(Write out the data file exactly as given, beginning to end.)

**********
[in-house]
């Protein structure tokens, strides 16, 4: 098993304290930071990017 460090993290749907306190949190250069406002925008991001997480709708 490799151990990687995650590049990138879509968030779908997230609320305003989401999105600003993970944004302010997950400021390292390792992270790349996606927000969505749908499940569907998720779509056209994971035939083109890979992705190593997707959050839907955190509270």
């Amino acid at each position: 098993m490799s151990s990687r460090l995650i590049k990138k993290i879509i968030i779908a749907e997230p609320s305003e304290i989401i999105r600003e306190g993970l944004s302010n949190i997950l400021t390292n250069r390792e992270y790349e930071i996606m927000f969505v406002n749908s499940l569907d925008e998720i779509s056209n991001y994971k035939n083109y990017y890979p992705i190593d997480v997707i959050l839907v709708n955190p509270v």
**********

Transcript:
[in-house]
């Protein structure tokens, strides 16, 4: 098993304290930071990017 460090993290749907306190949190250069406002925008991001997480709708 490799151990990687995650590049990138879509968030779908997230609320305003989401999105600003993970944004302010997950400021390292390792992270790349996606927000969505749908499940569907998720779509056209994971035939083109890979992705190593997707959050839907955190509270």
């Amino acid at each position: 098993m490799s151990s990687r460090l995650i590049k990138k993290i879509i968030i779908a749907e997230p609320s305003e304290i989401i999105r600003e306190g993970l944004s302010n949190i997950l400021t390292n250069r390792e992270y790349e930071i996606m927000f969505v406002n749908s499940l569907d925008e998720i779509s056209n991001y994971k035939n083109y990017y890979p992705i190593d997480v997707i959050l839907v709708n955190p509270v």